Charity Commission ‘about to embark on formal charging consultation’ 

30 Jun 2017 News

William Shawcross, chair of the Charity Commission

William Shawcross, chair of the Charity Commission, said that the regulator is “about to embark on a more formal process” of consulting the sector about plans to introduce a levy to help fund the regulator.  
 
The consultation has been hotly anticipated within the sector, with the regulator often promising that it would launch soon. However the regulator has been awaiting approval from the government. 
 
Yesterday at the Charity Commission’s public meeting in Cardiff Shawcross said that the regulator had been “discussing it with government” and that while the process has not “got off the ground as I would wish, we are about to embark on a more formal process”. 
 
He said that charging charities is “not such a terrible thing”, with smaller charities to be exempt from the fee, and that “most sectors do pay for their regulator”. 
 
Shawcross said that he had some “regret” over charging, but in his view it was “inevitable” to make the Commission sustainable.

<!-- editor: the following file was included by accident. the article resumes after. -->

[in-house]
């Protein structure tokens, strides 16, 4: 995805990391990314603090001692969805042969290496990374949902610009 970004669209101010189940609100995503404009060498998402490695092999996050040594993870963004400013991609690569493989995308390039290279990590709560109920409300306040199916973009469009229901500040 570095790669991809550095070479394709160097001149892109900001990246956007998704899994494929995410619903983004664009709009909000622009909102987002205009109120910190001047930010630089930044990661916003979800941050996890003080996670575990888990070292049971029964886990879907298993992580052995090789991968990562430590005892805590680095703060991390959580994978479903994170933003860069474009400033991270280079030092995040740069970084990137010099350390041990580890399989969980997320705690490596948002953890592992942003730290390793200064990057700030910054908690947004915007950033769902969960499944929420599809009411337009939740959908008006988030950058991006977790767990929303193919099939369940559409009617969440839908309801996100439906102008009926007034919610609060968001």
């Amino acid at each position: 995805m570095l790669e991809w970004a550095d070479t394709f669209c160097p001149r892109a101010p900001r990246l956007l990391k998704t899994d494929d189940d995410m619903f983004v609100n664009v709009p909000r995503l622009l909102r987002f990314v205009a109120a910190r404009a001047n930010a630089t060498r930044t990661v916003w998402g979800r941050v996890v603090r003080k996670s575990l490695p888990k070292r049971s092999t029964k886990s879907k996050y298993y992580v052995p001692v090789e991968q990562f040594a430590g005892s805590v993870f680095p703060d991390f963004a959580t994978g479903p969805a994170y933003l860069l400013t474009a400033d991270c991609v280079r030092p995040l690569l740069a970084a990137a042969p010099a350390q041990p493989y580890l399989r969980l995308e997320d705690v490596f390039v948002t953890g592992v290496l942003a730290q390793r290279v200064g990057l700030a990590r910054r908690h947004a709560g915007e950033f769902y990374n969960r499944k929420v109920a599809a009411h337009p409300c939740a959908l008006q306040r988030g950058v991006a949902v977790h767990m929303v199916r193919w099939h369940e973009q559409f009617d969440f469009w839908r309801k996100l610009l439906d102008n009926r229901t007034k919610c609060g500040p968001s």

“It is something that it is our responsibility to get right to make sure that we are effectively funded for the future,” he said. 
 

‘Flat levy is the Commission’s preferred option’ 

David Holdsworth, chief operating officer at the Commission, told the audience that the regulator’s preferred option was a levy for charities, rather than charging for particular services, like registering. 

“Our preferred model is not to go round charging for specific services,” he said as this would still create quite a bit of “volatility” and it “requires a lot more infrastructure” than a “simplistic levy”. 
 
The Commission said that it considered charities with an income under £100,000 to be too small to pay. Holdsworth said they were looking at a graduated levy system with the smallest charities paying £75 and the largest £1,750. 
 
When asked he said the Commission had no proposals for how to treat charities whose income may be slightly over £100,000 one year due to a one-off payment, but then drop back, but that it could be considered in the consultation process. 


 

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